Evan L. Stepp, MD, FCCP, CPE, a pulmonologist at National Jewish Health, discusses an apparent change in attitudes among patients in the wake of 2019’s e-cigarette or vaping use–associated lung injury (EVALI) crisis.
Evan L. Stepp, MD, FCCP, CPE, a pulmonologist at National Jewish Health, director of the Highlands Ranch Clinic, and an assistant professor, Department of Medicine, Division of Pulmonary, Critical Care and Sleep Medicine, discusses an apparent change in attitudes among patients in the wake of 2019's e-cigarette or vaping use-associated lung injury (EVALI) crisis.
The FDA declared vaping an epidemic in 2018, and then right before the pandemic, we had EVALI. As a pulmonologist, I'm wondering what trends you've observed in terms of patient behavior?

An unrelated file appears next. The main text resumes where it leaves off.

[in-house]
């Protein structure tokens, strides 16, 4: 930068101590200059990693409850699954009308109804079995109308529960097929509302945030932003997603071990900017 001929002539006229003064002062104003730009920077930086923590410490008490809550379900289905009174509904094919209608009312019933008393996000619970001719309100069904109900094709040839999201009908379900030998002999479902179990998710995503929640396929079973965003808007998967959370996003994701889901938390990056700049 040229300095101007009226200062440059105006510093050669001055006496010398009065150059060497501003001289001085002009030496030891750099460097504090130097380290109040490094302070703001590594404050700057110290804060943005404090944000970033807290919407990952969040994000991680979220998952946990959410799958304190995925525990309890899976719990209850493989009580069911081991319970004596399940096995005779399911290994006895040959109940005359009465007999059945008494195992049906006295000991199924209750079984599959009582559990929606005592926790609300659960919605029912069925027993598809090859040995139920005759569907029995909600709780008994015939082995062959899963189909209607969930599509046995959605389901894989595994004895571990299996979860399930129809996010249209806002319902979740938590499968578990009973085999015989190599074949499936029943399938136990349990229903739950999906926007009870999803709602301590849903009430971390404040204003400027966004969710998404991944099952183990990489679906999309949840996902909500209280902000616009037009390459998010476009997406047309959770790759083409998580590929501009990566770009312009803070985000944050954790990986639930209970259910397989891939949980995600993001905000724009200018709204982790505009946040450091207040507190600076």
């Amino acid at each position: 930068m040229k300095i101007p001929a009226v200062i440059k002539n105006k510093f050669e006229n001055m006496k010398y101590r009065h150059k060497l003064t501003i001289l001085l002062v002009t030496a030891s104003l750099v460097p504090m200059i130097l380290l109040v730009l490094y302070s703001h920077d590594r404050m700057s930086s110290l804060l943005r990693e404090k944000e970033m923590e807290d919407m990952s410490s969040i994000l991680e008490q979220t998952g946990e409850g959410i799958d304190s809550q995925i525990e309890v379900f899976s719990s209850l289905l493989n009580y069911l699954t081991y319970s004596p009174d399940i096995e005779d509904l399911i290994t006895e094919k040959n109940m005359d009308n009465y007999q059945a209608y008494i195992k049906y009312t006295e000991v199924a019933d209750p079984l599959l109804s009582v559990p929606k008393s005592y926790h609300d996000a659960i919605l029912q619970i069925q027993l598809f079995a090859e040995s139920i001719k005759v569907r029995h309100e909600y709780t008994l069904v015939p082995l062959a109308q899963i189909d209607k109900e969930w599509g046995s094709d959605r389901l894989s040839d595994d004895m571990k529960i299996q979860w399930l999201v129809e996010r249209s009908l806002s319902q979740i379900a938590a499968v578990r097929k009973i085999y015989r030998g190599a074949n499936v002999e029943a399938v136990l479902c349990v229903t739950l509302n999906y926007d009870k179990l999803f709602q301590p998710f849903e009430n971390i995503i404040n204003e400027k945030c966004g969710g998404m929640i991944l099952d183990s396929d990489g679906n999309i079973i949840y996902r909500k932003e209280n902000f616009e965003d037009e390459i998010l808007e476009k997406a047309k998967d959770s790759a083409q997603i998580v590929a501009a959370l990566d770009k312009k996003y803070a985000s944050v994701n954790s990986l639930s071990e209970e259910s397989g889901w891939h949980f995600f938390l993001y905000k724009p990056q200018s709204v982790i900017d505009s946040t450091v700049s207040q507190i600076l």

Initially, late 2019, definitely, patients had heard about EVALI, and even my vapers were asking about it sometimes, and honestly since the pandemic, that's kind of faded away. I think, unfortunately, the pandemic kind of covered up the ongoing vaping epidemic, hence my wanting to make a presentation about this, right? The CDC stopped tracking EVALI cases back in March of last year, I guess again because of the pandemic. So it's kind of faded. So, at this point, in late 2021, 2 years after EVALI—or more than that—I think people may have a slightly increased sense that vapes or e-cigarettes could be dangerous, but not as strong as at least initially felt.